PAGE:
At BLC05 Listening to Mitch Resnick of MIT Media Lab talk about how we need to take the conepts of learning from kindergarten and apply them throughout education. About how there is a growing recognition that success in the future is going to depend on acting and thinking creatively, yet schools give little opportunity for students to develop as creative thinkers. He’s giving great examples of kids really invested in projects that they’re designing and creating. As I’m sitting here, I’m thinking about how much I want my own kids to be among those that he’s talking about. I have a feeling I’m going to be spending a lot of time reading the works on his site Lifelong Kindergarten and trying to figure out how to provide these types of experiences for them. (Looks like I’m going to have to dive into MindStorms…) And, trying to figure out how teachers and students can use Read/Write Web technologies in inventive ways.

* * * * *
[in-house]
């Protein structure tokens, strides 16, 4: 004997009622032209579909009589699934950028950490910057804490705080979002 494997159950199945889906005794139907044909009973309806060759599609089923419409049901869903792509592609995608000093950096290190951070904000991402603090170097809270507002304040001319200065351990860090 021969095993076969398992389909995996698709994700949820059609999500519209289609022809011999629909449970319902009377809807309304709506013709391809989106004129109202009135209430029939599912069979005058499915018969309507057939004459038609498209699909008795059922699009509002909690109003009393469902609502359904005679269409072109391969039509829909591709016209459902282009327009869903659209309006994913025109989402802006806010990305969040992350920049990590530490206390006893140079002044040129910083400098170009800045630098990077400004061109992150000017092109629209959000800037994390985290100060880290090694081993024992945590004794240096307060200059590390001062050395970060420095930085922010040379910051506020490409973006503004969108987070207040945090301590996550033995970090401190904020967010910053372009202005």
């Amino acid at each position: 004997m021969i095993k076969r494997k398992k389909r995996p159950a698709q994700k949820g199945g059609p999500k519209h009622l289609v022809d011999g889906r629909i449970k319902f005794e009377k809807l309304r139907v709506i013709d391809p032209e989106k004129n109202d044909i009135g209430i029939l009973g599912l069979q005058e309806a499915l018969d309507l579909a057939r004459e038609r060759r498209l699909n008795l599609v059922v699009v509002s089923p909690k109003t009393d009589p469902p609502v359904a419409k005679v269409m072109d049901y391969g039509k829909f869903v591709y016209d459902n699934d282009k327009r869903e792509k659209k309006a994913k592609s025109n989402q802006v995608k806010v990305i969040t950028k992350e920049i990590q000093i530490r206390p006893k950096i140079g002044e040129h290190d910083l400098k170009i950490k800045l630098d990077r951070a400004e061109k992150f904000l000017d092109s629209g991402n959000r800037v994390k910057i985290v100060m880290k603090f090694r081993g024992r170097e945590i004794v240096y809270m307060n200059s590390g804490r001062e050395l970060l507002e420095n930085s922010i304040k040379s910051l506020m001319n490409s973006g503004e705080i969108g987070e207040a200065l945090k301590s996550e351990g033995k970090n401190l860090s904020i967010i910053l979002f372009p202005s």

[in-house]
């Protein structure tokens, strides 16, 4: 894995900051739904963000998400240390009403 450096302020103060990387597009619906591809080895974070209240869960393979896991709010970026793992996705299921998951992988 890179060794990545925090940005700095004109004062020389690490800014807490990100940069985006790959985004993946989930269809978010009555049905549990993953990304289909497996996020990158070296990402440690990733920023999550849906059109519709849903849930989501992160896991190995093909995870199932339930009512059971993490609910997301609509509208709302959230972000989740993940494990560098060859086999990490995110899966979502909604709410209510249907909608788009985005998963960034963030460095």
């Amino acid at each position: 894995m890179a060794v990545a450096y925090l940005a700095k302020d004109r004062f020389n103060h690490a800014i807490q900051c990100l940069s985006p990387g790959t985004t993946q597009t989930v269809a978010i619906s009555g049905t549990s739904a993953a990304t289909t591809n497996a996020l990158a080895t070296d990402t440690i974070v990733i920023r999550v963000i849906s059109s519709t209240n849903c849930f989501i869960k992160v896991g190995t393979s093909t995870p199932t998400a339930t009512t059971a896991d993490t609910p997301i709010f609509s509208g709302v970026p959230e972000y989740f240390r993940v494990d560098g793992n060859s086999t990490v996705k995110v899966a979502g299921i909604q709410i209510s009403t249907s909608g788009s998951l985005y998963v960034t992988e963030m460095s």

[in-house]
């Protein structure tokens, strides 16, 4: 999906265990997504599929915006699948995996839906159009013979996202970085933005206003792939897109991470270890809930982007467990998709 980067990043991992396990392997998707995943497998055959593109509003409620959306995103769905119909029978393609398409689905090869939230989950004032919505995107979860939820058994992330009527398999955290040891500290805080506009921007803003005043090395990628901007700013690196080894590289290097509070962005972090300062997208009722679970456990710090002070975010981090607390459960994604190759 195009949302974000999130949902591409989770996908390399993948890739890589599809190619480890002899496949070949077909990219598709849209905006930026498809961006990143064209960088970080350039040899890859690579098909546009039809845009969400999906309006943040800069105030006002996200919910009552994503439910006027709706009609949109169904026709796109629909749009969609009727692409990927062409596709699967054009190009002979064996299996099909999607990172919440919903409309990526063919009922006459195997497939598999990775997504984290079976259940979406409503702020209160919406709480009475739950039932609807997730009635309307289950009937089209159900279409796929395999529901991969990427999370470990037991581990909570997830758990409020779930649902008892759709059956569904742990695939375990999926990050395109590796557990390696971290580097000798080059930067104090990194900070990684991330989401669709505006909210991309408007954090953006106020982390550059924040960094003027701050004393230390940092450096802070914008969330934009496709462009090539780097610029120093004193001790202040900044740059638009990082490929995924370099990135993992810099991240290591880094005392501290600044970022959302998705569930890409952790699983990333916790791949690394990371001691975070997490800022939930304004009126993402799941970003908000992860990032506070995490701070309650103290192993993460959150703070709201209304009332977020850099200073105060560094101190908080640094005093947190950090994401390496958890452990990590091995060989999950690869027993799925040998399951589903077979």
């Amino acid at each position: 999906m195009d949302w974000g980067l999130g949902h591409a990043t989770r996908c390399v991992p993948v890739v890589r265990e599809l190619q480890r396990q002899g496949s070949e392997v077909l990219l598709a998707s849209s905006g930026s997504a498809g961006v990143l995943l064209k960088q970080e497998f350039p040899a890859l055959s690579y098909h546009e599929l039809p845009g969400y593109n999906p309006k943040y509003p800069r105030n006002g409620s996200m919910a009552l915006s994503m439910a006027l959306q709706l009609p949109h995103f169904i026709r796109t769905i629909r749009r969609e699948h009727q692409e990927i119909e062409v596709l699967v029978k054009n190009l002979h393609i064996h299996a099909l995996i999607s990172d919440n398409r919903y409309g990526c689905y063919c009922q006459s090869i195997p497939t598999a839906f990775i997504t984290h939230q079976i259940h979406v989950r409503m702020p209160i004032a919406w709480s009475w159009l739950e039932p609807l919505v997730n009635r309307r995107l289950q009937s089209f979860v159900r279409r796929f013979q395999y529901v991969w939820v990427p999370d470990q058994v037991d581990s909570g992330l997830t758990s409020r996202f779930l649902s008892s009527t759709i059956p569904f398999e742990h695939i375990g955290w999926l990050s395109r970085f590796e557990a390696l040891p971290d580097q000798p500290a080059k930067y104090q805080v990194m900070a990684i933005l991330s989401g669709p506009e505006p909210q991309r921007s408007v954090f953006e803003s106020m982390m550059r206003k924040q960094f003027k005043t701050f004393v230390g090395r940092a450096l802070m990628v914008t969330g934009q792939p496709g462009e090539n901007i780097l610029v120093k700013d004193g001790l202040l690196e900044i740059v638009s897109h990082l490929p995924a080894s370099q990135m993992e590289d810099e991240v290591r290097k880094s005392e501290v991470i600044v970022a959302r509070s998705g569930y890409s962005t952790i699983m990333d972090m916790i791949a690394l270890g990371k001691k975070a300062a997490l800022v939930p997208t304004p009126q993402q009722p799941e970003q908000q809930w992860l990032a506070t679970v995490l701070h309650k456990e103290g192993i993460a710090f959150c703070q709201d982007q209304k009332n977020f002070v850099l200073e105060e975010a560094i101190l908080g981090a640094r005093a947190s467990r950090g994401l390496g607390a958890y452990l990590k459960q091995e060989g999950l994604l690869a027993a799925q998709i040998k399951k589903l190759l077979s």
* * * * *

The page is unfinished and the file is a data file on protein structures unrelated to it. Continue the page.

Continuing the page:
Guiding Principles: 1. Learning through design. 2. Following your interests. 3. Enouraging emergent community (natural collaboration, mentors). 4. Cultivating and environment of respect and trust. Now he’s showing a program called Scratch, which is pretty amazing. And he’s saying that the knowledge we build from the information we have access to is important, but what is more important is moving toward where success and satisfaction will depend on the ability to think and act creatively.
There have been a couple of keynoters here that have talked about how enabling students to pursue their passions in creative ways not only allows them to become more effective learners but also builds their self-esteem and become imporant parts of their communities. I think that’s where these technologies fit. Obviously, these are primarily asynchronous tools. And I believe they are more than just publishing tools. I’ve been in blogvangelism mode all week, and the good news is that no one, not one person in either of my Intro to the Read/Write Web sessions raised his or her hand when I asked if anyone did NOT know what a Weblog was. Watershed moment. But it’s getting time to get beyond that. Kids are embracing these tools in creative ways…the job now is to not let the system suck the life blood out of them.
My brain hurts. This has been a great, great conference, both in terms of the really provocative learning that’s taken place an in the community of learners that’s been built. This is, in my mind, the best technology and learning conference I’ve been to, and I feel very fortunate to be a part of it.